The Hirbe Lab is a passionate group of clinicians and scientists working collaboratively with many labs. We use our diverse talents to address a broad range of questions regarding sarcoma biology, especially as it relates to understanding MPNSTs and clinically relevant therapies. Read below to find out more about each person!

Xiaochun Zhang

LAB MANAGER

Beginning in 1997, I was doing research on the role of p53, and p16 in non-small cell lung cancer (NSCLC) at Nanchang University in China. When I arrived at Washington University in 2000, I started working projects on neurodegeneration and cell migration. I then moved on to the Siteman Cancer Tissue Procurement core facility and collaborated with more than 100 cancer research groups. While there, we teamed up with the genomic Institute of Washington University and I started collaborating with Dr. Angela Hirbe. Together I helped her study MPNSTs to better understand the pathogenesis and the biomarkers of the MPNSTs diagnosis and therapy. I’ve been with Dr. Hirbe’s team since September 2016 as a Staff Scientist. My research interests are in the identified BetaIII-spectrin protein as a frequently mutated gene in human MPNSTs, whose function is critical for mouse MPNST growth in vivo and as a potential diagnostic and prognostic marker for MPNST development and progression.

zhang.x@wustl.edu


Carina Dehner

ANATOMIC PATHOLOGY RESIDENT AND FUTURE DERMPATH AND BONE AND SOFT TISSUE FELLOW

My research interest is understanding the molecular-genetic mechanisms of high-grade transformation in mesenchymal neoplasms. In our recent paper, we have shown that Chr8q gain plays a role in high-grade transformation into Malignant Peripheral Nerve Sheath Tumor. We have also shown that Chr8q is associated with worse overall survival in other sarcomas. First, I am hoping to study what types of sarcoma are those showing Chr8q gain using Fluorescence in situ hybridization (FISH) and TCGA analysis. Then I am hoping to define potential driver genes of high-grade transformation in these sarcomas using PDX, cell culture models, FISH, and trisomy 8 fibroblasts. The overall goal is to identify new, targetable drivers of high-grade transformation in order to establish efficacious and more specific therapeutic options.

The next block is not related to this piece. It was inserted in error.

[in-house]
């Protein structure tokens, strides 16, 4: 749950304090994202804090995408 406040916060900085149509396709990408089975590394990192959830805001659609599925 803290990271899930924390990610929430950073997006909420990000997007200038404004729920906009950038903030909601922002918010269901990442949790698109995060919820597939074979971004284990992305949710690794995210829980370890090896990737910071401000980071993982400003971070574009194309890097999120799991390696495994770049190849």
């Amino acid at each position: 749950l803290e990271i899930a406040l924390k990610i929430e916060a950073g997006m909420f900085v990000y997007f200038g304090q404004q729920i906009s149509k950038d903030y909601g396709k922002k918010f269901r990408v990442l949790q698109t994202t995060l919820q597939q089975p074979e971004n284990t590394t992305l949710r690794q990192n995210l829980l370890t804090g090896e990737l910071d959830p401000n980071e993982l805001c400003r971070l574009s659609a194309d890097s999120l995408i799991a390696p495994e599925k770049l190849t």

cdehner@wustl.edu


Yang Lyu

Staff Scientist

I got my PhD degree in nephrology in 2010, China. In 2018, I moved to Washington University in Saint Louis, starting my single-cell research and bioinformatics work here.

I specialize in NGS data analysis, including tumor microenvironment analysis. I am currently investigating how to apply bioinformatics in tumor precise therapies.

lyu.yang@wustl.edu


Dr. Dana Borcherding

SENIOR SCIENTIST

My research project investigates the role of TYK2 in the pathogenesis of malignant peripheral nerve sheath tumors (MPNST), aggressive sarcomas with poor prognosis. Composed of neoplastic Schwann cells, these cancers recur in ~50% of individuals, and most people die within five years of diagnosis, despite surgical resection, radiation, and chemotherapy. Thus, there is an urgent need to identify novel therapeutic targets. Prior work from our laboratory identified TYK2 genetic mutations in a subset of MPNSTs and showed that knockdown of the TYK2 gene in MPNST cell lines decreases proliferation and increases apoptosis in vitro. Furthermore, genetic knockdown of TYK2 in murine MPNST cells resulted in decreased tumor burden of subcutaneous and metastatic tumor models. The goals of my project are to determine the molecular mechanisms of TYK2 action in MPNST cells and whether TYK2 is a prognostic biomarker for MPNST in patient tumor samples. My project will also evaluate pharmacologic inhibition of TYK2 in MPNST in mice. Additionally, I am involved in the development of clinical and genomic databases for patients with MPNST and other sarcomas. The overall aim of my studies is to develop more efficacious therapeutic options for patients with MPNST to improve patient outcomes and survival.